The Proper Motivation for Missions
Jesus said to them again, “Peace be with you. As the Father has sent me, even so I am sending you.”
John 20:21 ESV
Missional is an attitude and an approach which recognizes that whether we are home, or away from our resident culture, we need to reach the culture for Christ. A missional mindset recognizes that North America is in the need of the gospel as the deepest, darkest parts of Africa. In short, missional means being a missionary where you are from your church to your culture and in your context.
Joy is that deep, supernatural fulfillment that comes in knowing that we are experiencing and expressing the one who is true satisfaction, Jesus Christ. Joy begins with acknowledging that we are unconditionally loved, graciously forgiven, and eternally kept in Christ. Joy is released in our lives when we cultivate Christ’s conscious, constant presence.
Missional joy is the overflow of the life of God in us. Missions becomes the spontaneous work of the Holy Spirit in our hearts for we have found satisfaction and fulfillment in Christ. We are not compelled to witness, but do so freely because of the joy that we have found in Christ. Our sacred delight was received by a life-changing encounter with the resurrected Christ.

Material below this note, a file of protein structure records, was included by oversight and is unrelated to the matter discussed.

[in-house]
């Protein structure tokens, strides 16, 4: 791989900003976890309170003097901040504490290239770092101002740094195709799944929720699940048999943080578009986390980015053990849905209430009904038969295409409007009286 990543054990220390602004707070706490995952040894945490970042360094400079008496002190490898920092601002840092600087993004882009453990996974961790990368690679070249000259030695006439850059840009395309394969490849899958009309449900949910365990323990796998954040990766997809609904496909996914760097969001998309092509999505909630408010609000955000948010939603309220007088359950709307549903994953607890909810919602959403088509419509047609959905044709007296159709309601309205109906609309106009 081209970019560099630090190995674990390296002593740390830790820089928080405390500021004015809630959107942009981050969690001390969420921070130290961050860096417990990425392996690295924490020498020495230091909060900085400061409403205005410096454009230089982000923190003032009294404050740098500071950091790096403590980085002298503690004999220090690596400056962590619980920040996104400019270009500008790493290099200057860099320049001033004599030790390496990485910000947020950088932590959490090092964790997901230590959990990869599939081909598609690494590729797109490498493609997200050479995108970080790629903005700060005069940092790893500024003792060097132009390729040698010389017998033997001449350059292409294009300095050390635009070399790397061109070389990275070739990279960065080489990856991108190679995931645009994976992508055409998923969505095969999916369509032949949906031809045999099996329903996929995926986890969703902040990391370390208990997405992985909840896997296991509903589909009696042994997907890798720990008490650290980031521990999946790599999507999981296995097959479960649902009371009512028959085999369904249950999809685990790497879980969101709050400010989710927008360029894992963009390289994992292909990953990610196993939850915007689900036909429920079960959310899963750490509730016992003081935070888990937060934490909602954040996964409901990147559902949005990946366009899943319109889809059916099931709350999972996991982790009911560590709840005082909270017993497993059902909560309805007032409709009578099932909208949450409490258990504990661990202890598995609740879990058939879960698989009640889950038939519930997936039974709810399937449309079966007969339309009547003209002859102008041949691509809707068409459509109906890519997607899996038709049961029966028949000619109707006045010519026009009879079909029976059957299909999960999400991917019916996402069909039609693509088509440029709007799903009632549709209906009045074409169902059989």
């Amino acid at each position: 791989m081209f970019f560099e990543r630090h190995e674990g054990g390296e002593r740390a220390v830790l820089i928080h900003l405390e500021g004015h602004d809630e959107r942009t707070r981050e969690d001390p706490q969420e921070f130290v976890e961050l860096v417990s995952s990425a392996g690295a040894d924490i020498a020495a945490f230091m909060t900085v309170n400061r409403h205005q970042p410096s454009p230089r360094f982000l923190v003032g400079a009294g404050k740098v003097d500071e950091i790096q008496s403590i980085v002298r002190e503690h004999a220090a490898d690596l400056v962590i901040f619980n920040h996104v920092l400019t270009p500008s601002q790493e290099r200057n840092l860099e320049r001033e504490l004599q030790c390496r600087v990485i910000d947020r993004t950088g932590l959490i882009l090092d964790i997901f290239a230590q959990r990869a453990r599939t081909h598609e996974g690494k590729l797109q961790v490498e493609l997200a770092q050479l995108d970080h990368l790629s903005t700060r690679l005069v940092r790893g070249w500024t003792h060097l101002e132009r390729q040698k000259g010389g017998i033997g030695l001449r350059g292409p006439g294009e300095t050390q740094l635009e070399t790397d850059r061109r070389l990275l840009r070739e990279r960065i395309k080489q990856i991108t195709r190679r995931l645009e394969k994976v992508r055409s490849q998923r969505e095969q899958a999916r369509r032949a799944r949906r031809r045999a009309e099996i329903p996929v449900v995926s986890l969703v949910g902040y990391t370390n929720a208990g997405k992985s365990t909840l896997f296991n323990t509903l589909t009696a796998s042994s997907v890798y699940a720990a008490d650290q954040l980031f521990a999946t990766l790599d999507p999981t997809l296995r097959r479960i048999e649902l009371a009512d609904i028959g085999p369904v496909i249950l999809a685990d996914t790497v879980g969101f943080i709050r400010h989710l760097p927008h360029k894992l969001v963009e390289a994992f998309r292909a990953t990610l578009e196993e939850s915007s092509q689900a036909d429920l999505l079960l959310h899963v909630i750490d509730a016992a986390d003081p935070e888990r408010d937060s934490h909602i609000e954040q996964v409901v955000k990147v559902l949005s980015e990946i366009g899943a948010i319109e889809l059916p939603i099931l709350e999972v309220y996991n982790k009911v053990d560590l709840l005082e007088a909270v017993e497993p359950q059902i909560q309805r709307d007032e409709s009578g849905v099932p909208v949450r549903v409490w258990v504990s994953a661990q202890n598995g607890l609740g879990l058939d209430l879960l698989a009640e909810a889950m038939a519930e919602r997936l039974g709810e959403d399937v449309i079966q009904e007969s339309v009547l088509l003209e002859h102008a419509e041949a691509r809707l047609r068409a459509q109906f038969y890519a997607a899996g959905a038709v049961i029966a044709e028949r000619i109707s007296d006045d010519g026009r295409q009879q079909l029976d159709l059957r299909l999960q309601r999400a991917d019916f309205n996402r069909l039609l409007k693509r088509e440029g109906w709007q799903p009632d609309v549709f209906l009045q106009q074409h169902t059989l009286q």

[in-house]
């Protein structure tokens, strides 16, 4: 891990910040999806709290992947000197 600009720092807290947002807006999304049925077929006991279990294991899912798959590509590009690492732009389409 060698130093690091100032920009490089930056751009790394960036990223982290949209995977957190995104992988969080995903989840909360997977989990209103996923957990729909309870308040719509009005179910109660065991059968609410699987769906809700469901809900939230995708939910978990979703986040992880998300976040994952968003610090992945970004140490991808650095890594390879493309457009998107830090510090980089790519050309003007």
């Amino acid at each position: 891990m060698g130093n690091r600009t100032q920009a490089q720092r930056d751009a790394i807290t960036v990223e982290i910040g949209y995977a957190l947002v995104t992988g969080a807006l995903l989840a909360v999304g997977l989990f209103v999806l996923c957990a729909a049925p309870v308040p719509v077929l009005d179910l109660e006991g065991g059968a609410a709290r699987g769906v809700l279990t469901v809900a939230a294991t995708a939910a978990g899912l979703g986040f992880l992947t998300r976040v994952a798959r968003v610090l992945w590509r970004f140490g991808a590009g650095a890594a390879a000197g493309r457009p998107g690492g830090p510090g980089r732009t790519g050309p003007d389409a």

There has been a long tradition which sees the mission of the Church primarily as obedience to a command. It has been customary to speak of “the missionary mandate.” This way of putting the matter is certainly not without justification, and yet it seems to me that it misses the point. It tends to make mission a burden rather than a joy, to make it part of the law rather than part of the gospel.
If one looks at the New Testament evidence one gets another impression. Mission begins with a kind of explosion of joy. The news that the rejected and crucified Jesus is alive is something that cannot possibly be suppressed. It must be told. Who could be silent about such a fact?
The mission of the Church in the pages of the New Testament is more like a fallout which is not lethal but life-giving. One searches in vain through the letters of St. Paul to find any suggestion that he anywhere lays it on the conscience of his reader that they ought to be active in mission. For himself it is inconceivable that he should keep silent. “Woe to me if I do not preach the gospel!” (1 Corinthians 9:16). But nowhere do we find him telling his readers that they have a duty to do so . . . .
At the heart of mission is thanksgiving and praise. . . . When it is true to its nature, it is so to the end. Mission is an acted out doxology. That is its deepest secret. Its purpose is that God may be glorified.
HT: Desiring God